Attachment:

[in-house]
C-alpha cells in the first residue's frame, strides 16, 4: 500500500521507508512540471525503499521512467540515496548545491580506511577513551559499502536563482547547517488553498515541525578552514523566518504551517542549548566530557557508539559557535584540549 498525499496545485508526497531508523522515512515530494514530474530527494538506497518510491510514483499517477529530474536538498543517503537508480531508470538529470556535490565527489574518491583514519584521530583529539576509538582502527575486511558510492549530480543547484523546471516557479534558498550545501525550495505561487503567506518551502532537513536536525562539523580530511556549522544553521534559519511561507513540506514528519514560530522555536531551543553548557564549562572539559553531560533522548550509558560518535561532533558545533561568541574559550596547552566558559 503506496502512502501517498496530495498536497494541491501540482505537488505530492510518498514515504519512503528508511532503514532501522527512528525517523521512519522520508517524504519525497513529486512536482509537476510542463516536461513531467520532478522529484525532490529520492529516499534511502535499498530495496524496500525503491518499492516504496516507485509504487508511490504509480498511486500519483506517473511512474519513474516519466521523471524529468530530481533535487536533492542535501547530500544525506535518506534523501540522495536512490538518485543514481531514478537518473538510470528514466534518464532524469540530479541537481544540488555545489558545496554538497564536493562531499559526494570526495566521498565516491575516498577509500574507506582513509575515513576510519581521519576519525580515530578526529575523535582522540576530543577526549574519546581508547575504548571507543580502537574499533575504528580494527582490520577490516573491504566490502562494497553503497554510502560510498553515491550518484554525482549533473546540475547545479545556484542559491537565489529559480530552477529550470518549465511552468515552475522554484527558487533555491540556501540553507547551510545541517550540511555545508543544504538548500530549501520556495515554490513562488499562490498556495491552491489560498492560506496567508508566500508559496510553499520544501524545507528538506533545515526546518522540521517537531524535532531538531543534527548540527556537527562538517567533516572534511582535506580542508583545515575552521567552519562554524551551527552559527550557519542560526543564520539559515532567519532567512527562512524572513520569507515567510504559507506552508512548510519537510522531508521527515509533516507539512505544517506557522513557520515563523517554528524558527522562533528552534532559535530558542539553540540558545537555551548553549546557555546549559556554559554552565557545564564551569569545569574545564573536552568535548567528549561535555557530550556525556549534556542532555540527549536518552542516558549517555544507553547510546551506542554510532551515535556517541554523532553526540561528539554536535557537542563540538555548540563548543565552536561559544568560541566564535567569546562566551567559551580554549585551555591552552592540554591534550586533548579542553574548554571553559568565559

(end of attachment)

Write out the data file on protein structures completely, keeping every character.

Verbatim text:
[in-house]
C-alpha cells in the first residue's frame, strides 16, 4: 500500500521507508512540471525503499521512467540515496548545491580506511577513551559499502536563482547547517488553498515541525578552514523566518504551517542549548566530557557508539559557535584540549 498525499496545485508526497531508523522515512515530494514530474530527494538506497518510491510514483499517477529530474536538498543517503537508480531508470538529470556535490565527489574518491583514519584521530583529539576509538582502527575486511558510492549530480543547484523546471516557479534558498550545501525550495505561487503567506518551502532537513536536525562539523580530511556549522544553521534559519511561507513540506514528519514560530522555536531551543553548557564549562572539559553531560533522548550509558560518535561532533558545533561568541574559550596547552566558559 503506496502512502501517498496530495498536497494541491501540482505537488505530492510518498514515504519512503528508511532503514532501522527512528525517523521512519522520508517524504519525497513529486512536482509537476510542463516536461513531467520532478522529484525532490529520492529516499534511502535499498530495496524496500525503491518499492516504496516507485509504487508511490504509480498511486500519483506517473511512474519513474516519466521523471524529468530530481533535487536533492542535501547530500544525506535518506534523501540522495536512490538518485543514481531514478537518473538510470528514466534518464532524469540530479541537481544540488555545489558545496554538497564536493562531499559526494570526495566521498565516491575516498577509500574507506582513509575515513576510519581521519576519525580515530578526529575523535582522540576530543577526549574519546581508547575504548571507543580502537574499533575504528580494527582490520577490516573491504566490502562494497553503497554510502560510498553515491550518484554525482549533473546540475547545479545556484542559491537565489529559480530552477529550470518549465511552468515552475522554484527558487533555491540556501540553507547551510545541517550540511555545508543544504538548500530549501520556495515554490513562488499562490498556495491552491489560498492560506496567508508566500508559496510553499520544501524545507528538506533545515526546518522540521517537531524535532531538531543534527548540527556537527562538517567533516572534511582535506580542508583545515575552521567552519562554524551551527552559527550557519542560526543564520539559515532567519532567512527562512524572513520569507515567510504559507506552508512548510519537510522531508521527515509533516507539512505544517506557522513557520515563523517554528524558527522562533528552534532559535530558542539553540540558545537555551548553549546557555546549559556554559554552565557545564564551569569545569574545564573536552568535548567528549561535555557530550556525556549534556542532555540527549536518552542516558549517555544507553547510546551506542554510532551515535556517541554523532553526540561528539554536535557537542563540538555548540563548543565552536561559544568560541566564535567569546562566551567559551580554549585551555591552552592540554591534550586533548579542553574548554571553559568565559